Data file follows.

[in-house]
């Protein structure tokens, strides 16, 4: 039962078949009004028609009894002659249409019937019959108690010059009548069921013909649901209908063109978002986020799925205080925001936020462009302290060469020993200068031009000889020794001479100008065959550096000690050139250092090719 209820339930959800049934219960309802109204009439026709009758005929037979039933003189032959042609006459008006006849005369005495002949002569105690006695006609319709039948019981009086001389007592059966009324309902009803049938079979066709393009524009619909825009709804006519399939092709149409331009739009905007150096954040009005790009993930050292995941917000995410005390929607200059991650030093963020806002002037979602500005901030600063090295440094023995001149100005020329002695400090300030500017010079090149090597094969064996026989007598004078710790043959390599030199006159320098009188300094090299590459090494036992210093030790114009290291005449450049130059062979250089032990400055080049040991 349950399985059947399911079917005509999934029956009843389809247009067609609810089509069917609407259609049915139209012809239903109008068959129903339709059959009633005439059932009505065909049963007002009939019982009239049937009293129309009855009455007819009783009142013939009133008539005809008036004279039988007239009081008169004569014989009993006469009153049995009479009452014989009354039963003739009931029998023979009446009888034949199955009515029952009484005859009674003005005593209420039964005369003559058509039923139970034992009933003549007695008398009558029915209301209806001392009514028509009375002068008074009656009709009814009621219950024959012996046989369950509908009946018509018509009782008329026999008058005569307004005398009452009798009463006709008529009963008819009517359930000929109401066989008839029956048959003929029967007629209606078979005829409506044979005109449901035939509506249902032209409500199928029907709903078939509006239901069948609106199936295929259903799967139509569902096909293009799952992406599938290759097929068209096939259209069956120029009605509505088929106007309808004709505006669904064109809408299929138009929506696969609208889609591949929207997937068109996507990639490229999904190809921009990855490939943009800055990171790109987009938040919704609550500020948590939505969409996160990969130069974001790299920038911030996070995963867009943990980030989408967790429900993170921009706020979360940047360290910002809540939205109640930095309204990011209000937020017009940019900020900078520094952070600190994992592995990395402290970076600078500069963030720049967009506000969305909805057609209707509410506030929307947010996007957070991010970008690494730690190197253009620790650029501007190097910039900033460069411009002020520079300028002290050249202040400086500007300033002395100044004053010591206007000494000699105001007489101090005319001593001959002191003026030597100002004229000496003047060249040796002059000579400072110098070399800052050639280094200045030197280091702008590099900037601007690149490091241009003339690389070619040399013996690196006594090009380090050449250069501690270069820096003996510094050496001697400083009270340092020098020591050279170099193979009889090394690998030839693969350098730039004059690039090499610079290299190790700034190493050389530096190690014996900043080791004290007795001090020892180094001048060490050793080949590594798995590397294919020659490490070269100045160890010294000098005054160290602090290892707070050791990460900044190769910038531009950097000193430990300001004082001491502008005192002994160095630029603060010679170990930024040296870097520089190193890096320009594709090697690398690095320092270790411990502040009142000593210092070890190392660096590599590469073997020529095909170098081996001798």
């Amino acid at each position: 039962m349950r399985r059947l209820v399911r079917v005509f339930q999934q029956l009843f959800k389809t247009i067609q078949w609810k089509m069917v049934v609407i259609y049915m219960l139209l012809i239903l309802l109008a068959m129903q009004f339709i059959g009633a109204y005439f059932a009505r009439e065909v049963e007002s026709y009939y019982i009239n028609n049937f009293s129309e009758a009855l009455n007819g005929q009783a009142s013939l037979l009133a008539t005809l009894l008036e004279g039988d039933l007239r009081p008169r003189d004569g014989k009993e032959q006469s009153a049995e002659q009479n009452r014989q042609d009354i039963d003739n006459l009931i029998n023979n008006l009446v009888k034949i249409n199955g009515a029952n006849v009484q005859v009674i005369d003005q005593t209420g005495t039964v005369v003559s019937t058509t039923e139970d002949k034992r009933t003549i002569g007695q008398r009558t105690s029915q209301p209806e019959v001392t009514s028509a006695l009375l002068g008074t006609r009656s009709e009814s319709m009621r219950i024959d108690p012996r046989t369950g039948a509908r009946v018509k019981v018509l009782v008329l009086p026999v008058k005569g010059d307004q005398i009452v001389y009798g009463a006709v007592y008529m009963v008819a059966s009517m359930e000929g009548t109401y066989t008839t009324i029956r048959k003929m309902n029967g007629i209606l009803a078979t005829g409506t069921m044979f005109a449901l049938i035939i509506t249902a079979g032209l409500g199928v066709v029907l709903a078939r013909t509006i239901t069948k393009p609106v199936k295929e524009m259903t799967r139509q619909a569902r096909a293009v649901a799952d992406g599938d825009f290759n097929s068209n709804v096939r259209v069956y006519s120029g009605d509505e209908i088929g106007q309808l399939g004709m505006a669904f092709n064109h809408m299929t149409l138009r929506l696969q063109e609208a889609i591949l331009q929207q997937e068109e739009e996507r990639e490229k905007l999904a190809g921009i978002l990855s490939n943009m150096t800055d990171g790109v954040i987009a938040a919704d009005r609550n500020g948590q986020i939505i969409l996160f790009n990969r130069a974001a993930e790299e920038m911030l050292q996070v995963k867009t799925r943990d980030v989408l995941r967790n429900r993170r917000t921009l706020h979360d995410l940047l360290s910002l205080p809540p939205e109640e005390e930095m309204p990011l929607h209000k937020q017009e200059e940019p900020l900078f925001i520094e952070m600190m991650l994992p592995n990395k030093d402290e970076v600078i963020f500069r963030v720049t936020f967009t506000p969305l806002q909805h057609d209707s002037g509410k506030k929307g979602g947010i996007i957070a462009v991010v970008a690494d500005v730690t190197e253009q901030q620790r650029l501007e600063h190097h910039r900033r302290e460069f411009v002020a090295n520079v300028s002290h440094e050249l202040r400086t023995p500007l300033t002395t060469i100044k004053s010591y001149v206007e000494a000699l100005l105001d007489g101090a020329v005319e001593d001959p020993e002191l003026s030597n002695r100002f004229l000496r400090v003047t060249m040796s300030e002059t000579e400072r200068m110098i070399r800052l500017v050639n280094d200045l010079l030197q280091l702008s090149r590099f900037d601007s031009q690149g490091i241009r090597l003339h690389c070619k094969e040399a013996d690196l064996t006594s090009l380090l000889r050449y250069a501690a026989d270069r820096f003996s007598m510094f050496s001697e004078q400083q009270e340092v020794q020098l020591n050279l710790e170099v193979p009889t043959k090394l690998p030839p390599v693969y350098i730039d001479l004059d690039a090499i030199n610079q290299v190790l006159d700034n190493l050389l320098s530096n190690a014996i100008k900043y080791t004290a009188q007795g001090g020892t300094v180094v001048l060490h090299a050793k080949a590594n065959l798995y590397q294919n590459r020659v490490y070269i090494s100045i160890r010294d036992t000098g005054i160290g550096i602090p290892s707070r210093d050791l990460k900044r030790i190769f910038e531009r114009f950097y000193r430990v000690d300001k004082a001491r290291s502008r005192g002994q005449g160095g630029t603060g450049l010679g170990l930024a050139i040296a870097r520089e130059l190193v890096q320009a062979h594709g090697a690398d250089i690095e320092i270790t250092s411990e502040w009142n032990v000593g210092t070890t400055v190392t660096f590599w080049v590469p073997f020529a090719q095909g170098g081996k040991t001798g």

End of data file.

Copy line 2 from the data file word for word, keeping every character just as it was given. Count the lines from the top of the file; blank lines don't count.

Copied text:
């Protein structure tokens, strides 16, 4: 039962078949009004028609009894002659249409019937019959108690010059009548069921013909649901209908063109978002986020799925205080925001936020462009302290060469020993200068031009000889020794001479100008065959550096000690050139250092090719 209820339930959800049934219960309802109204009439026709009758005929037979039933003189032959042609006459008006006849005369005495002949002569105690006695006609319709039948019981009086001389007592059966009324309902009803049938079979066709393009524009619909825009709804006519399939092709149409331009739009905007150096954040009005790009993930050292995941917000995410005390929607200059991650030093963020806002002037979602500005901030600063090295440094023995001149100005020329002695400090300030500017010079090149090597094969064996026989007598004078710790043959390599030199006159320098009188300094090299590459090494036992210093030790114009290291005449450049130059062979250089032990400055080049040991 349950399985059947399911079917005509999934029956009843389809247009067609609810089509069917609407259609049915139209012809239903109008068959129903339709059959009633005439059932009505065909049963007002009939019982009239049937009293129309009855009455007819009783009142013939009133008539005809008036004279039988007239009081008169004569014989009993006469009153049995009479009452014989009354039963003739009931029998023979009446009888034949199955009515029952009484005859009674003005005593209420039964005369003559058509039923139970034992009933003549007695008398009558029915209301209806001392009514028509009375002068008074009656009709009814009621219950024959012996046989369950509908009946018509018509009782008329026999008058005569307004005398009452009798009463006709008529009963008819009517359930000929109401066989008839029956048959003929029967007629209606078979005829409506044979005109449901035939509506249902032209409500199928029907709903078939509006239901069948609106199936295929259903799967139509569902096909293009799952992406599938290759097929068209096939259209069956120029009605509505088929106007309808004709505006669904064109809408299929138009929506696969609208889609591949929207997937068109996507990639490229999904190809921009990855490939943009800055990171790109987009938040919704609550500020948590939505969409996160990969130069974001790299920038911030996070995963867009943990980030989408967790429900993170921009706020979360940047360290910002809540939205109640930095309204990011209000937020017009940019900020900078520094952070600190994992592995990395402290970076600078500069963030720049967009506000969305909805057609209707509410506030929307947010996007957070991010970008690494730690190197253009620790650029501007190097910039900033460069411009002020520079300028002290050249202040400086500007300033002395100044004053010591206007000494000699105001007489101090005319001593001959002191003026030597100002004229000496003047060249040796002059000579400072110098070399800052050639280094200045030197280091702008590099900037601007690149490091241009003339690389070619040399013996690196006594090009380090050449250069501690270069820096003996510094050496001697400083009270340092020098020591050279170099193979009889090394690998030839693969350098730039004059690039090499610079290299190790700034190493050389530096190690014996900043080791004290007795001090020892180094001048060490050793080949590594798995590397294919020659490490070269100045160890010294000098005054160290602090290892707070050791990460900044190769910038531009950097000193430990300001004082001491502008005192002994160095630029603060010679170990930024040296870097520089190193890096320009594709090697690398690095320092270790411990502040009142000593210092070890190392660096590599590469073997020529095909170098081996001798």